I know this might seem hard to believe, especially seeing as taking photos and having my photo taken is a massive part of my blogging career, but there are times where I really despise having my photo taken. When people compliment me by saying that I'm photogenic, I genuinely have a little cackle to myself because truly, that is the last thing I am. And no, this isn't my way of fishing for compliments. But never forget that although you see a handful of okay-ish photos on this blog or on my other social platforms, you will never ever ever see the hundreds of real disaster photos that are stored in a password protected folder on my laptop!

A desire to look better in photos stems back years and years; as a teenager I read a book by good ol' Sussanah & Trinny (who remembers them?) called What Your Clothes Say About You and there was a whole section dedicated to photographing better. I remember analysing every single diagram and photograph that they showed and repeated their mantras every time a camera was in sight.

Sadly, it didn't help much and I spent my teenage years looking soul destroying levels of terrible in pretty much all of the photos taken of me. I'm not even exaggerating; you can ask the majority of my nearest and dearest because my shocking teenage photos are a big part of our daily entertainment - however, not sure how much the camera was a problem but more my whole image at the time haha. With age, I've learnt to accept that without thousands of £ worth of plastic surgery, I'm not going to become a fierce looking supermodel overnight, so we gotta work with what we've got! 



There's a massive difference between taking a group shot with your group of gals on Friday night to photography used in editorial or for blogs etc. Mainly because the former doesn't include an old lady screaming angrily in your face due to the fact you're posing on her doorstep. Taking blog photography outdoors, especially in a busy place like London, can be pretty nuts and members of the public often look at you as if they've never seen a camera before. It's meant that I've had to practice a few things to speed up the process; I thought I'd share them with you:


People give me a bit of an eyebrow raise when I tell them that I have "a preferred side". Favouritism is definitely a thing and I can safely say that the left side of my face wins every time. You'll notice that in the majority of my photos, I'm looking out to the distance, showcasing my left side. Lots of people have 'studied' my face and don't see a real difference between the two sides, but I certainly do, and notice it even more so in photos so I make sure that that's the angle that's photographed most often. Practice, patience and begrudgingly analysing some bad shots of myself have led for me to realise which angles and poses I need to rock to minimise the double chin, elongate my legs and look overall just that bit better. Of course, your photographer should be able to guide you but it'll take half the time if you already know your angles.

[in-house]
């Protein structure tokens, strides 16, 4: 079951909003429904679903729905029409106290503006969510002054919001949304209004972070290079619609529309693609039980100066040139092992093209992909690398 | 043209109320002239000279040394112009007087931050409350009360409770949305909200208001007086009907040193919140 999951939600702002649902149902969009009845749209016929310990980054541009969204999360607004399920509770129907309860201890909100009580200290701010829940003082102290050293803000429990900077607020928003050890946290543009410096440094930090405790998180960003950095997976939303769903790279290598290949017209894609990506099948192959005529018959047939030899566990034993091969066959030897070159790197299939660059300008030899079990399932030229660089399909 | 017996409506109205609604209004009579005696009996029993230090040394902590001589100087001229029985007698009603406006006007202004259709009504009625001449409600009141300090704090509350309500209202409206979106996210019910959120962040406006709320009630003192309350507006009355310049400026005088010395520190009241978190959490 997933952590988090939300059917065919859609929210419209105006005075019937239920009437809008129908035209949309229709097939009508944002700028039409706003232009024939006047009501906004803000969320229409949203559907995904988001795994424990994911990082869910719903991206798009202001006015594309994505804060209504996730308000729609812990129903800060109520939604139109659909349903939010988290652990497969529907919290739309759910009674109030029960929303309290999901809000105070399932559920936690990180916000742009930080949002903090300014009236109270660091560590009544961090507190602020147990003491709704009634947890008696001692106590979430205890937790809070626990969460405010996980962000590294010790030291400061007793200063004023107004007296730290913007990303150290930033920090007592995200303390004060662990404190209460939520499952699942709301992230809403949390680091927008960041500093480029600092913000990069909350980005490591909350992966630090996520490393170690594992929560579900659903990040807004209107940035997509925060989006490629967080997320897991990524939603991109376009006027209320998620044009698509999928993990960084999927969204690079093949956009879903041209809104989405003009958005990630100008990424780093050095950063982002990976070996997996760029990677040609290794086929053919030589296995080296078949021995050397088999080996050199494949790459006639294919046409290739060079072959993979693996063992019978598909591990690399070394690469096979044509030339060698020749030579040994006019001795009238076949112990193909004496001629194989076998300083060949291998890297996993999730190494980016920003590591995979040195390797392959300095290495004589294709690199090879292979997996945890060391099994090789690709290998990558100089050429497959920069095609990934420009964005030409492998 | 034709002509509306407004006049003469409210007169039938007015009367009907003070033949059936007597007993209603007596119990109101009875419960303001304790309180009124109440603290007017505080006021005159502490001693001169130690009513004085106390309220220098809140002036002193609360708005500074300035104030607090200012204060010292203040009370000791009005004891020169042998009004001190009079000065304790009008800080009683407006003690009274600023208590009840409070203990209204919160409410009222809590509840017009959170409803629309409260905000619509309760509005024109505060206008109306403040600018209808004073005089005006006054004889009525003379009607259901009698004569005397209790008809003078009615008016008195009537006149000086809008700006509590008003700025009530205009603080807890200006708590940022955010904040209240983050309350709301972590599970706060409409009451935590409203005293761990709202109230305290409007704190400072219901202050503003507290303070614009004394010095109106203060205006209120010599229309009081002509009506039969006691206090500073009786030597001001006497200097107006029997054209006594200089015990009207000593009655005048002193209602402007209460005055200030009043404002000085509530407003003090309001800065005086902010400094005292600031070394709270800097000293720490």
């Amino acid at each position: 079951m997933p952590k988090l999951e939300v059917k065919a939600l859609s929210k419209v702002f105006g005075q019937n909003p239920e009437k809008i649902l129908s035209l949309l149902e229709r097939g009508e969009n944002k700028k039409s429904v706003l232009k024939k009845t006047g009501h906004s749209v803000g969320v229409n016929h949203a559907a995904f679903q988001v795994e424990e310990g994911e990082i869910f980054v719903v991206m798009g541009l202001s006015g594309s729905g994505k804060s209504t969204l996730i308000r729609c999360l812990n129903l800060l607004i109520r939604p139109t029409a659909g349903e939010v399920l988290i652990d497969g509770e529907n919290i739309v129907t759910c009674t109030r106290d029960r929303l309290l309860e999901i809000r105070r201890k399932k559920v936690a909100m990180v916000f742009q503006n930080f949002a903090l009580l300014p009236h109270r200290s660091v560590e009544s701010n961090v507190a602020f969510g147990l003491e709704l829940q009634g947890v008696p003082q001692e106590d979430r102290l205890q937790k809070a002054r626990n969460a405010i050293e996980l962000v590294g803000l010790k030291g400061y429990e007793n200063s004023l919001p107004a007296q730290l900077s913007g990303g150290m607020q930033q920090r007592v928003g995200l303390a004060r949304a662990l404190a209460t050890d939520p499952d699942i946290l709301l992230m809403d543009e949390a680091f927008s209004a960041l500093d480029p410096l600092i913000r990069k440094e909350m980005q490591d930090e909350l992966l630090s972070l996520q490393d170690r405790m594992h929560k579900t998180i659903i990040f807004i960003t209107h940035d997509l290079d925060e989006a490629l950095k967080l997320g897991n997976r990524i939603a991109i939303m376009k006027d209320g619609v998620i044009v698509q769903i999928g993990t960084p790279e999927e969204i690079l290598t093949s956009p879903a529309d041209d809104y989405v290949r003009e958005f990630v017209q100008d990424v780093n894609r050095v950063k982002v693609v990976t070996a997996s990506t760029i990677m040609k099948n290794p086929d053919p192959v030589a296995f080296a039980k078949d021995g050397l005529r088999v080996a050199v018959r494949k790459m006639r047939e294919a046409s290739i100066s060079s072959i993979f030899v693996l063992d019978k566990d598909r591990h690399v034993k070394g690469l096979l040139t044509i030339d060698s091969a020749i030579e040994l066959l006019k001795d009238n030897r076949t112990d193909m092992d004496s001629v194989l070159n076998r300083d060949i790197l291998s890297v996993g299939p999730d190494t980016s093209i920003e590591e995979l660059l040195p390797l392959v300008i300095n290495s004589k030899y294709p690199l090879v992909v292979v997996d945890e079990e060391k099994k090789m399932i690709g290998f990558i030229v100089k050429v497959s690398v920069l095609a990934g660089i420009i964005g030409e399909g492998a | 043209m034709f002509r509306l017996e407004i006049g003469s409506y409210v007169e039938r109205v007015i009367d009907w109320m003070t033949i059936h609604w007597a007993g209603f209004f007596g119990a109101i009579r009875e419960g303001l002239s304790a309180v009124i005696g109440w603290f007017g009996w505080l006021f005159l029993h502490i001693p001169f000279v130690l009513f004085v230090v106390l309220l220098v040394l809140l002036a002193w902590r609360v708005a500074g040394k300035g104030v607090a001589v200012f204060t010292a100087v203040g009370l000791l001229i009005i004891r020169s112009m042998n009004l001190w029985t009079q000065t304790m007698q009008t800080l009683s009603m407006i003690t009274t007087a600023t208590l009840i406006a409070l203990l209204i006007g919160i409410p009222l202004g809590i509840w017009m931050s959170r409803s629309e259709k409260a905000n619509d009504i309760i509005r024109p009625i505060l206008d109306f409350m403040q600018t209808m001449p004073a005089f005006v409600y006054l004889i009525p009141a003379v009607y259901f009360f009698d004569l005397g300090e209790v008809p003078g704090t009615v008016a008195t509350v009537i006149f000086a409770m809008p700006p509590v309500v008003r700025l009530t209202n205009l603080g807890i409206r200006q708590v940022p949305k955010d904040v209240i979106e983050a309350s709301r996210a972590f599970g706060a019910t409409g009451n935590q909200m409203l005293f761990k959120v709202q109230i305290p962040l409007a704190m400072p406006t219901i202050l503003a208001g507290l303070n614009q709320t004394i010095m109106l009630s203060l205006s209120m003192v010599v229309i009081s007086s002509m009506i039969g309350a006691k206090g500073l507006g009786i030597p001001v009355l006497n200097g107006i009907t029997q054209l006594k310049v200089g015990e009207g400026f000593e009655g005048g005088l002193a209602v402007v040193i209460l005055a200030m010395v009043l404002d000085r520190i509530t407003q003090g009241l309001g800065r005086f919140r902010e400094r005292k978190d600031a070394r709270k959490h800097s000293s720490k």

Your whole body can become a bit rigid if you're stood around in one spot for too long so make sure you're moving around. Loosen up; play with your hair - in that way that all bloggers do - try the mid-step walk, take a seat on something. The more you keep moving and trying different things, the more likely you are to have a wider selection of great photos to choose from. If I ever start to feel a bit stiff during a shot, I make sure to channel my gal Taylor and SHAKE IT OFF!


There's nothing worse than a forced smile. Of course, we're all guilty of it and I look back to photos from when I first started blogging and I want to smack my head on my desk because they are just so bloody forced. I'm lucky to now work with photographers that I really like on a personal level, enjoy working with and they have the ability to make me feel at ease. All of which means that I spend a lot of time genuinely smiling and laughing. My favourite photos are always the ones where I have a great big smile on my face because that's when I feel the most 'me'. I actually wrote a whole post about this, which you can read here.


Trust me, the last thing you want to be doing during a shoot is stressing about what you're wearing. I've made the rookie error of just throwing something on last minute and then hating the outcome of the shots, so I now try and make sure that I've planned all of my outfits in advance and have studied myself in the mirror wearing the clothes. It sounds silly, I know, but I think we're all a bit guilty of thinking things look great when in reality, not so much. You don't want to spend your valuable time on a shoot sucking in your tummy, pulling that way-too-short skirt down or making sure that your left nipple hasn't slipped out again. Make sure you're firstly, comfortable but also wearing something that makes you feel super sexy and confident. That confidence will shine through!


This can be a tricky one, especially when you're also having to work around a photographers schedule too but try and make sure you're feeeeelin' it, otherwise you won't ever be happy with the outcome. There are some mornings when I'm ready to smash out some outfit shots and there are others where I'm definitely not. Feeling bloated? Woken up with a maaaaasive spot on your chin? Just generally having an 'off day'? Well, in all likelihood, those are the days that end up in photos that never get used because your head isn't in the game. Avoid if possible. 


It's definitely all a learning curve and I'm certainly still learning but I'm getting to the point where the ratio of photos I like vs photos I despise is levelling out a bit more. Never thought I'd see the day! Do any of you have any tips on how to have a successful photography shoot?